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Denmark: Health Records Proposal Leads to Controversy

(Feb. 21, 2012) A new Danish executive order would permit local government officials to collect information about how an individual used health care services, in order to enhance public health planning. It is part of the 2011 revision of the health care program in the country. The order would give officials from local and regional councils access to sensitive information, including such personal matters as whether a person had been treated for a sexually transmitted infection or was taking part in addiction recovery programs. (New Health Law Threatens Data Protection, THE COPENHAGEN POST (Feb. 15, 2012).)

One government office, the data protection agency Datatilsynet, was not pleased with the executive order. Janni Christoffersen, head of that agency, argued that it would be preferable that the confidential information not be

needlessly disseminated to councils and regions … . We would rather that sensitive data was only used if it were anonymised. We are not happy with the development, but seeing as parliament has accepted the law, we are now shifting our focus to ensuring that the information is used securely and responsibly. (Id.; for a description of Datatilsynet, see Introduction to the Danish Data Protection Agency, Datatilsynet website (last visited Feb. 17, 2012).)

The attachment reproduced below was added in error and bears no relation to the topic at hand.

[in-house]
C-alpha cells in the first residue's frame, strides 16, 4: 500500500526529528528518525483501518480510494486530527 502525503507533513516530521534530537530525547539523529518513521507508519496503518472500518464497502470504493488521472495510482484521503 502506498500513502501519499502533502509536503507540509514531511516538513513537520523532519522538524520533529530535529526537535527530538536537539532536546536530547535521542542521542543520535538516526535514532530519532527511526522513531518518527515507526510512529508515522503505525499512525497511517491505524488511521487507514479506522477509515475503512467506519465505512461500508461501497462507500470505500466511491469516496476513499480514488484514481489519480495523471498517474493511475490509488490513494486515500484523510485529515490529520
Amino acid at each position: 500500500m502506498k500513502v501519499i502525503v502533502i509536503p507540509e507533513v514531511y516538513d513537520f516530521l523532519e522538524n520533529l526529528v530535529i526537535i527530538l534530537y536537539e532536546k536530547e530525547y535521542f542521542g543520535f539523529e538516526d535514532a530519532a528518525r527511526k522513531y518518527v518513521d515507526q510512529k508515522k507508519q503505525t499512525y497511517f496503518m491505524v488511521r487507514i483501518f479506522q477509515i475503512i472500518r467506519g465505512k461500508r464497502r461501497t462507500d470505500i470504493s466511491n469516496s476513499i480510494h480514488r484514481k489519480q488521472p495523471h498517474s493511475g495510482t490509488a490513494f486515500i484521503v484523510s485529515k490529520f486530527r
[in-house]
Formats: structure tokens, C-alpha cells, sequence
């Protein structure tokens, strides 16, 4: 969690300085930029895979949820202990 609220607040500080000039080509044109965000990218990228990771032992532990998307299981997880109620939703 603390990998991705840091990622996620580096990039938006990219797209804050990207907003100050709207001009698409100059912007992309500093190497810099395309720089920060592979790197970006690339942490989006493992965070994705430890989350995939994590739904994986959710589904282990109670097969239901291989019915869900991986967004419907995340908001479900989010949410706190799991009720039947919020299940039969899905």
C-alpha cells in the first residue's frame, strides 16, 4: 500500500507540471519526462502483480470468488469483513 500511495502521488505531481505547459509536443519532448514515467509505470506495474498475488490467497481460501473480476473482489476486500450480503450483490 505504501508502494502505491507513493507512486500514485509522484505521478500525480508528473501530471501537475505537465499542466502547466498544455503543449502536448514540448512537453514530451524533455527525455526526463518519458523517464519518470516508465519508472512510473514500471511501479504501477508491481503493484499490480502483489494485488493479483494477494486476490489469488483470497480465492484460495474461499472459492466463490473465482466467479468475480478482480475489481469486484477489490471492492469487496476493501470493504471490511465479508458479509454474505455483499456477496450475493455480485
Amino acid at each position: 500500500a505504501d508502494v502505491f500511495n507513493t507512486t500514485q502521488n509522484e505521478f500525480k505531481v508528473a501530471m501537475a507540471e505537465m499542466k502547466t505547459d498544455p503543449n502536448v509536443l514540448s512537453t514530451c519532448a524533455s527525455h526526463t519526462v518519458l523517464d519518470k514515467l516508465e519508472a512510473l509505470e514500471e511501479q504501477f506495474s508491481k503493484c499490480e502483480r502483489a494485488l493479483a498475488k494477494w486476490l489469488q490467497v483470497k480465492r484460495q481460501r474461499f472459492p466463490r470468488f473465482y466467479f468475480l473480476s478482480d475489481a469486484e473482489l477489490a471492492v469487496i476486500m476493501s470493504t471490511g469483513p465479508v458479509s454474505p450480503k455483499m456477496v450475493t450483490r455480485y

Non-governmental critics have also raised concerns that the provisions would invade patients' privacy. Anette Høyrup of the consumer council Forbrugerrådet has said, “[w]e think the government should repeal the proposal and instead consider the European Commission's proposal for data reform … . It will create greater protection of consumer data by allowing them [the patients] greater control over their information.” (Id.) In addition, Forbrugerrådet suggests that physical access to the files should be more carefully controlled. (New Health Law Threatens Data Protection, supra; for a description of Forbrugerrådet, see Member Profile: The Danish Consumer Council – Forbrugerrådet (Council), Consumers International website (last visited Feb. 17, 2012).)

Another critic, Ester Larsen of a parliamentary advisory panel, expressed concern that loss of confidentiality could have a health impact, stating that one could “easily imagine that some patients suffering from mental health issues or sexually transmitted diseases would choose not to receive treatment in order to prevent having their information shared.” (New Health Law Threatens Data Protection, supra.)

On the other side of the discussion, Danske Patienter, a union of patients, expressed the view that health services might be improved by access to the information. However, the organization stated it would prefer to have a private research institute control the data and that the executive order itself is “phrased far too loosely.” (Id.; for background on Danske Patienter see About Danish Patients (last visited Feb. 21, 2012).)